Blackshaw Determined To Be Lord of the Flys

Blackshaw Determined To Be Lord of the Flys
Conar Blackshaw plans to show he’s the true flyweight of the two when he challenges for the Midlands title next month.
Blackshaw could become a bona-fide British Boxing Board of Control recognised champion at the Holiday Inn Queensway in Birmingham, on the Sunday afternoon of December 9.
He’ll give up home advantage to Brummie Ijaz Ahmed, who will drop to 112lbs as he looks to claim his first belt, in the 10-round main event.
The title tussle will headline Errol Johnson’s BCB Promotions dinner show in the second city, on a bill which has been dubbed ‘Lord of the Flys.’
The vacant 112lb area crown has only ever been contested four times, in two contests that became rematches after one was ruled a draw.
Brummie Anthony Hanna was the first champion in 1994, outpointing Shaun Norman. The two also went the distance on the second occasion, a year later, which ended a stalemate.
No new title holder was produced when the strap was contested in 2015, as Jamie Williams and Usman Ahmed could not be parted. Williams won the return, on points, a year later.
Blackshaw holds a victory over Williams in an eight-rounder, a distance he has completed twice as a pro. He challenged for English flyweight honours earlier this year.
The 25-year-old, from Derby, travelled to the Barnsley Metrodome to battle for the vacant belt with Kyle Yousaf, but retired with a hand injury after six rounds.
His 2018 could still end with crowning glory, though, and he’s boxed on the road since early on his pro career. His third paid bout saw him outpoint Adam MacKenzie in Glasgow.
Blackshaw, who is trained by father and son coaching team Mike and Jay Shinfield, believes his game attitude could make all of the difference next time.
He said: “It doesn’t bother me going away from home, I’ve boxed in Scotland on a Thursday night and beat the home guy before, so I know how to stay focused.
“I do get a good following, though, and I’m looking to take a fair few to Birmingham with me. They are a noisy bunch, so I’m sure they’ll be heard.
“This is what we wanted, my team got a call and I was happy to take the fight. It’s a serious title, that could lead on to bigger and better things.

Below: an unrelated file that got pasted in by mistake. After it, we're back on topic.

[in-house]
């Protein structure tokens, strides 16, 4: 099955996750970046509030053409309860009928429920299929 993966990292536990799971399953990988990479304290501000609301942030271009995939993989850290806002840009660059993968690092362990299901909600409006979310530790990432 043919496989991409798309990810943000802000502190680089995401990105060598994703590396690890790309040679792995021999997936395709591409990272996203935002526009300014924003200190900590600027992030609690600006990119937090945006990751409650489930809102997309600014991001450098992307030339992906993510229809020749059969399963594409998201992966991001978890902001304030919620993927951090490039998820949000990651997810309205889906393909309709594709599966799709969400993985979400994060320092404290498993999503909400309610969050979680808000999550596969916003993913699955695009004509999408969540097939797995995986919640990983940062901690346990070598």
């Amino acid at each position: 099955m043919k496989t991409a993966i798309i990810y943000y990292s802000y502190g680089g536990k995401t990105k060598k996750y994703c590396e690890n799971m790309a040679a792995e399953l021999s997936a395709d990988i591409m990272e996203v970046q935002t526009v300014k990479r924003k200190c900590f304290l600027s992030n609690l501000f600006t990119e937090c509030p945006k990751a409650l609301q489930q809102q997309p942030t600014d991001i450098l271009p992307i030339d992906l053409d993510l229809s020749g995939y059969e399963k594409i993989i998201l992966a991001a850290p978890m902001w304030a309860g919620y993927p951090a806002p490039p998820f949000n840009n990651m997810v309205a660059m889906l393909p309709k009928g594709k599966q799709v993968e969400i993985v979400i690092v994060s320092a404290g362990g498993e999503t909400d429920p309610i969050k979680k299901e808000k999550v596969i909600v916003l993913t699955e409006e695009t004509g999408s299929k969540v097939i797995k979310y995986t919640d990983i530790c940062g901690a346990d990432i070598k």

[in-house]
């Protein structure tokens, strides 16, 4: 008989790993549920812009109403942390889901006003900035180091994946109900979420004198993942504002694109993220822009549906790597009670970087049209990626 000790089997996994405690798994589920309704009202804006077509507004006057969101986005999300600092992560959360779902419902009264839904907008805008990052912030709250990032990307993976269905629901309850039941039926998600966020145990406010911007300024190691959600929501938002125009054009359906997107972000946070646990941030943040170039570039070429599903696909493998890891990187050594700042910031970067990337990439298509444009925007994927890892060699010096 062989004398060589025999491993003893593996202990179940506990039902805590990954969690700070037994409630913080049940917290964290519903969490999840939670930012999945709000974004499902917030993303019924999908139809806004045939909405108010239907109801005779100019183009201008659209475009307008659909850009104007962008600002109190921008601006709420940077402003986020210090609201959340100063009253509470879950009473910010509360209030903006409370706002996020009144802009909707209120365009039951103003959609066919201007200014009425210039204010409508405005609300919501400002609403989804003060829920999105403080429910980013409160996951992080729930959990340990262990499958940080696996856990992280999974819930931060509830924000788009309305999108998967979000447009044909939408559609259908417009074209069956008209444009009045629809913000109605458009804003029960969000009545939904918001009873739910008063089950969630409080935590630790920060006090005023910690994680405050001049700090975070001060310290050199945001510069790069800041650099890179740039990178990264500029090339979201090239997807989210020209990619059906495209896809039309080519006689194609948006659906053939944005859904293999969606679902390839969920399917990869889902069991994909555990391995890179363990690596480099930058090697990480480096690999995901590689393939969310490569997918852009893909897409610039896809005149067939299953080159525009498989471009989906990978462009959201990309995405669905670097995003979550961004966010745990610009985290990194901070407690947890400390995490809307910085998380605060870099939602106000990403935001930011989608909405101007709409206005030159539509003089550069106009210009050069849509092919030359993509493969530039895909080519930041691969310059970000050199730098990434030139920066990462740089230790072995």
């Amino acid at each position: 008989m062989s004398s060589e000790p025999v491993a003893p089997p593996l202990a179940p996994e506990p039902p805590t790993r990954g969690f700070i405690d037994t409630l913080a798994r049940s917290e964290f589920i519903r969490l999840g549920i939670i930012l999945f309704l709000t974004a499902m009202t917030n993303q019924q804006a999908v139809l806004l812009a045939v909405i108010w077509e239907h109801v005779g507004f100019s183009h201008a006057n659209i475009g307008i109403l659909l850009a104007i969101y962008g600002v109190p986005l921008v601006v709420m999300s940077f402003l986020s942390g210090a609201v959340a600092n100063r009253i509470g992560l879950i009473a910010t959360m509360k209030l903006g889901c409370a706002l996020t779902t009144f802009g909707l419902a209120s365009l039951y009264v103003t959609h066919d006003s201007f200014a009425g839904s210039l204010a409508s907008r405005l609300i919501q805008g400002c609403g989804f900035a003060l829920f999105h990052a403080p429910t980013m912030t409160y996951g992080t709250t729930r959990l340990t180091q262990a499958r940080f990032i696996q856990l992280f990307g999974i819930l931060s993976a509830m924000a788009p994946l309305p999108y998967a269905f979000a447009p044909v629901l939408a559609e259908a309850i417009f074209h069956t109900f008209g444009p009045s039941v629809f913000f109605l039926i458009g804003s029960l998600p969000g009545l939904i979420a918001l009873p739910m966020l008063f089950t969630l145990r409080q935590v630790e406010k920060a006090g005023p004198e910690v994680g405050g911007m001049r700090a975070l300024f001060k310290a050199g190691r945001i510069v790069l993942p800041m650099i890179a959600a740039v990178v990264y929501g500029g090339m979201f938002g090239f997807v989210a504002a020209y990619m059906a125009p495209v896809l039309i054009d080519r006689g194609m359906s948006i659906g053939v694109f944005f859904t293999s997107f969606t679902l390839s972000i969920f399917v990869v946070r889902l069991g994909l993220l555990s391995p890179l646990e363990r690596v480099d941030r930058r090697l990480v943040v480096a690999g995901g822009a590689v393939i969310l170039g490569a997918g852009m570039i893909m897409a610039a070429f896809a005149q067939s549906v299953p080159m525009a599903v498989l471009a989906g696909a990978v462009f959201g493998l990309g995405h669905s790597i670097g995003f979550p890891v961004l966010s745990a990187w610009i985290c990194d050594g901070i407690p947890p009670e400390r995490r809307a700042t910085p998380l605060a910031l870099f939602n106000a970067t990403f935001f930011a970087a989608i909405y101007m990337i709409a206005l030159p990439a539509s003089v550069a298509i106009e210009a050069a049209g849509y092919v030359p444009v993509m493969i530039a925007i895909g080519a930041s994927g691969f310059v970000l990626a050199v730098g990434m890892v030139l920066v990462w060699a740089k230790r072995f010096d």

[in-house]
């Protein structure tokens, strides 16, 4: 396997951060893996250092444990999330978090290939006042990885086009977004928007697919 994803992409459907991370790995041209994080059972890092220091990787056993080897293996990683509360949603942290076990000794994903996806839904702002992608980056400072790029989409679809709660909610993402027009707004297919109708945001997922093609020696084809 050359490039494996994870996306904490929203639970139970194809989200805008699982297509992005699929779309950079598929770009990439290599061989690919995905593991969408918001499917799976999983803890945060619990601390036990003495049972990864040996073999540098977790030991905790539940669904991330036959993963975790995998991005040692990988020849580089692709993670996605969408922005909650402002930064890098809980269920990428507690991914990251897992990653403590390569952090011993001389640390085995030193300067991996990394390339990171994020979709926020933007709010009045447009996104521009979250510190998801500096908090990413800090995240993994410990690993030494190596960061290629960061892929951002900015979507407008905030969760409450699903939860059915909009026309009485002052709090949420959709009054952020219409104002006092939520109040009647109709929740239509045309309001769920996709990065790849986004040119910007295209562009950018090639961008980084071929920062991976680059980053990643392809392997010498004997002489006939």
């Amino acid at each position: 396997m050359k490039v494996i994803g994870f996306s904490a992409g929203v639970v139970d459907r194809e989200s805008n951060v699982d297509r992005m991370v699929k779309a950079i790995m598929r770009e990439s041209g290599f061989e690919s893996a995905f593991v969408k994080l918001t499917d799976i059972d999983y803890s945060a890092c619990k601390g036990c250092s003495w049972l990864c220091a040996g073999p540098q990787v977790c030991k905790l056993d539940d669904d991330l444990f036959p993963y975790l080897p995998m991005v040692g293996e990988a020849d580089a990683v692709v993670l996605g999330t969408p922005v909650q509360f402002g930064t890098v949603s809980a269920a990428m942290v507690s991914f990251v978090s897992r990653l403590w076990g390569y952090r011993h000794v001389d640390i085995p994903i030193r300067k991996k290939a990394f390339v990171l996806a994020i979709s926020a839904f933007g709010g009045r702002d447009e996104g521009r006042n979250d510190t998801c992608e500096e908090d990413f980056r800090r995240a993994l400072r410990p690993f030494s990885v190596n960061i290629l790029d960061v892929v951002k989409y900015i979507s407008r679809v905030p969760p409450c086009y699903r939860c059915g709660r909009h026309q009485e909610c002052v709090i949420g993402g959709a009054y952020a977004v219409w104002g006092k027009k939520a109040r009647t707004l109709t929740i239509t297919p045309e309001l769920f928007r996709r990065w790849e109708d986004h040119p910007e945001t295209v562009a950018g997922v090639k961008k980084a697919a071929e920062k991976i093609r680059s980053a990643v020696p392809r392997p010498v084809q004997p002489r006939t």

“I’ve always made flyweight well, I can punch a bit at the weight and I can box as well. I’m planning to be far better and much faster than he’ll be.
“I’m a natural fly, he’s coming down in weight and I’ve got the advantage of being more active. I’ve got that added experience of more ring time.
“I don’t think there’s anything he can do that will surprise me, I don’t know a lot about him but I’ve been in with all sorts of opponents before now.
“I always seem to come away having picked something up. If you ever stop learning, it’s probably time to pack up. I think I know enough to beat him.”
Blackshaw feels he was dwarfed in his previous title opportunity against Yousaf, who took full advantage of a day before weigh-in. It was his third defeat as a pro.
He was thwarted in both of his first two contests, losing to Craig Derbyshire and Matt Windle on points. He put together a six-fight winning run afterwards, although a TKO eluded him.
Blackshaw said: “I had a shot at the English, but I was never going to be the favourite against someone so much bigger than me. He looked like a featherweight
“I wondered how he’d make it through the fight, when I saw him at the weigh in. He looked so drained, I don’t know he re-hydrated like he did.
“It really told in there, he could just take everything that I was doing and then push me away. He put it on me, I hurt my hand and it was over.
“It wasn’t really a fair fight and I’ve had that more than once before. I lost to Derbyshire and Windle when they were heavier than me.
“It makes so much difference, at such a low weight, as there can end up being two divisions of difference between us. That should never happen.
“I’ve made mistakes, been beaten and learned from it. You can take more from a good loss than a bad win. You can’t improve without a challenge.”
Central Area heavyweight champion Kash Ali, born in Birmingham but now living in Sheffield, features trying to keep up a run that has seen him score six TKOs from his last eight outings.
Jordan Clayton, who is now looking to campaign at welter, makes the short trip from Solihull having returned to winning ways at the same venue in September.
Super lightweight Brad Thomas, a protege of Frankie Gavin, drew on that September 16 card and will want to go one better this time.
Fellow Brummie Zaheer Asghar completes the line-up. The southpaw is looking to make it a hat-trick of victories in the super middleweight division.
Tickets for ‘Lord of the Flys’ are on sale, at £65 VIP ringside to include a two-course Sunday lunch or £35 standard. For more information and to buy, contact the boxers on Facebook.
Images (c) Mark Jones Photography

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